Saturday 14th October
Hmm... So much for Dog in Disgrace. How about Gardener in Disgrace? Having bought two car loads of new plants, the Head Gardener suddenly becomes oh sooooo tired. So after watered the planter bags she quietly slips away off duty. So I have plants for the new part of the Pond Garden, but this area hasn't been completely dug yet. And before my little jaunts down the road to the nursery I did dig for an hour in the blazing spring sun. Almost finished.
The Hostas are Growing
Two extra-nice things happened yesterday. I went next-door and with my neighbour we walked over to our shared boundary. It was lovely peeping through the trees from his paddock at the trees and shrubs in my Wattle Woods. Go, you lovely pink rhododendron! You are inspiring. Then my walking friend (who enjoys Moosey eggs each week) gave me more newspaper for mulching the garden and a large bag of salad scraps for the hens. Her squishy, over-ripe tomatoes were a treat. If my chooks are happy, then so am I.
New Standard Roses
The third thing relates back to the nursery (oops). I've found some standard roses called Blushing Pink Iceberg. I'm a great fan of the Iceberg rose family, as they start flowering mid-season, often still fully floral on Christmas Day. So I am going to buy three of them for the back of the Willow Tree Garden. The books always say to buy an odd number. And the books say that standard roses bring much needed height to a rose-lover's garden. Ha! How about five?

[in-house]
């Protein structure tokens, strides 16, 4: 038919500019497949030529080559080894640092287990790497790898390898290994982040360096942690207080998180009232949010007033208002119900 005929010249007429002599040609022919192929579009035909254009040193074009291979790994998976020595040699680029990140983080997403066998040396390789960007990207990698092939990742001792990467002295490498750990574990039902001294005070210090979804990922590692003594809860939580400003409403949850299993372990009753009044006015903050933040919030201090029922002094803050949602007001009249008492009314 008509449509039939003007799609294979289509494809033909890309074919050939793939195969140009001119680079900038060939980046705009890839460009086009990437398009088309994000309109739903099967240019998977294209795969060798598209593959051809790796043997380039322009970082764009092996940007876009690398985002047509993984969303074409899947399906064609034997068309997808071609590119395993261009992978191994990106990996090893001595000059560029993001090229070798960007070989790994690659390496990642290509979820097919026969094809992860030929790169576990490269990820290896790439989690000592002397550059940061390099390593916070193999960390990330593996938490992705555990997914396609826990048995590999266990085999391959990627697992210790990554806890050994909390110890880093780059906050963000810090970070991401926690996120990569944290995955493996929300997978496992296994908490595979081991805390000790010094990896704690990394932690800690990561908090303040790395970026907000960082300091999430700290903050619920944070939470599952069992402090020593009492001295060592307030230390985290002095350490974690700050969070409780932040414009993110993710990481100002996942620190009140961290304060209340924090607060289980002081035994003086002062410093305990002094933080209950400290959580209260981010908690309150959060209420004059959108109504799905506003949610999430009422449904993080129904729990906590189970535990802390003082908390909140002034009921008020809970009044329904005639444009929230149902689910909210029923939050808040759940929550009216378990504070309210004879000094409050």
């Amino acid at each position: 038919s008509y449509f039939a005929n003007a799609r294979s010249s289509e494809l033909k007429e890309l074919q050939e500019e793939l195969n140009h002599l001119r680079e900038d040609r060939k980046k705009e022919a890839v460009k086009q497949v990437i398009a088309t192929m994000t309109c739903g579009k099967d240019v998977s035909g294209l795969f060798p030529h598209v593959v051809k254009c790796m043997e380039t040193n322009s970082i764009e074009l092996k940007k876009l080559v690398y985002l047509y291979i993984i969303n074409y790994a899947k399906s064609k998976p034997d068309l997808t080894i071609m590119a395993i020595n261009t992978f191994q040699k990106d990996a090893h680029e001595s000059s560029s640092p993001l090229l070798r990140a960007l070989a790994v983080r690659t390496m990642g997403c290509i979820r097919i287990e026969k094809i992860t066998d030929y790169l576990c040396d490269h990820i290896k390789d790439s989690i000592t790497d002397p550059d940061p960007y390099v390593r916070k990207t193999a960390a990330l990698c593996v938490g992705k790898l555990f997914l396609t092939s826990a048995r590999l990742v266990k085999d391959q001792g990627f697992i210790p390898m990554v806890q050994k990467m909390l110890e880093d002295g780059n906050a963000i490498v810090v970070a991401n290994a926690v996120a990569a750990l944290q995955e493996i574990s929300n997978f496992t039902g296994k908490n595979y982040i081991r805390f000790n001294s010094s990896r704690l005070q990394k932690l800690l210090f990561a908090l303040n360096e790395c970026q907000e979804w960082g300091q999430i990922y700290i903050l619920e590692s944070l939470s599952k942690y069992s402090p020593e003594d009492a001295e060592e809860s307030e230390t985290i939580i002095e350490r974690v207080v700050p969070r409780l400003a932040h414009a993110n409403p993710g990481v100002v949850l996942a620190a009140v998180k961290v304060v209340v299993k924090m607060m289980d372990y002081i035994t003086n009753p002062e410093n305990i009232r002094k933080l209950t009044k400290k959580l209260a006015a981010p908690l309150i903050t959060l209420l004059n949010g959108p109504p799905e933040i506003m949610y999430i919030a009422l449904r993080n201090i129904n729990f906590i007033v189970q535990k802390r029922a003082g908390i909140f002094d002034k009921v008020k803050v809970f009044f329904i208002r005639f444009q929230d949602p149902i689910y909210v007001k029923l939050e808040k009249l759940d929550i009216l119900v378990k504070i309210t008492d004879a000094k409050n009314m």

Today I have an embarrassingly large number of plants waiting. I will put on the hoses, and grab my mistress paper plan. Some fine tuning is required - for example I am to move the silver Astelia, still small, out of the shade of the Dog-Path Garden. It goes into the Wattle Woods. A low spreading rhododendron goes in its place. Such little details all combine to make a garden truly great. Hee hee.
My Great New Plants List
- Othello, Gruss an Achen, Burgundy Iceberg, Blushing Pink Iceberg, The Countryman.
- Viburnum Snow Queen, a purple flowering shrub, 4 Corokias, 2 Grevillias, a Berberis, 2 cheap rhododendrons, 2 Spireae.
- 2 Jesters, 1 Guardsman. Aargh! It's a phormium tenax hybrid!
- Grasses and Little Things
- 4 Hostas, 2 Bowles Golden Sedges, a groovy Japanese grass.
- Big Things
- 1 cheap red maple.
That list looks far too small - I'm sure I've forgotten some things. Right. On with the age-defying sunblock. Off to feed the lamb and the chooks, get the dog up, and get gardening.
Much Much Later
I have worked so hard - all day, with a very short rest (on the new garden seat) for lunch. My extension to the Pond Garden is so close to being finished - I just ran out of late afternoon puff, after much planting and mulching and watering, and a quick session in the glass-house pricking out yellow violas and cherry red nasturtiums. I have a pocket full of labels. I love my garden, and I've never seen it looking so beautiful. Fruhlingsgold (the big single lemon rose) has started, and Mary rose has one fluffy pink flower.
The Sheep are Shorn
The sheep are back from shearing - Charles the ram kept getting his horns stuck in the drafting yards. Haru, this year's pet fat lamb, will now have the company (if one can call it that) of the two wethers George and Fred - both ex-pet lambs themselves, though their memories of the experience are rather woolly! It is with little twinges of guilt that I am cooking an anonymous lamb roast for tea. Don't worry! The Moosey sheep are strictly wool producing only.
Down the Back We Go...
Whenever I go and talk to my chooks a strange squeaking and twittering starts up, high above in the big trees. The local sparrows and other birds are enjoying the leftovers too! And I've just remembered - I forgot the rose Blackberry Nip in my list.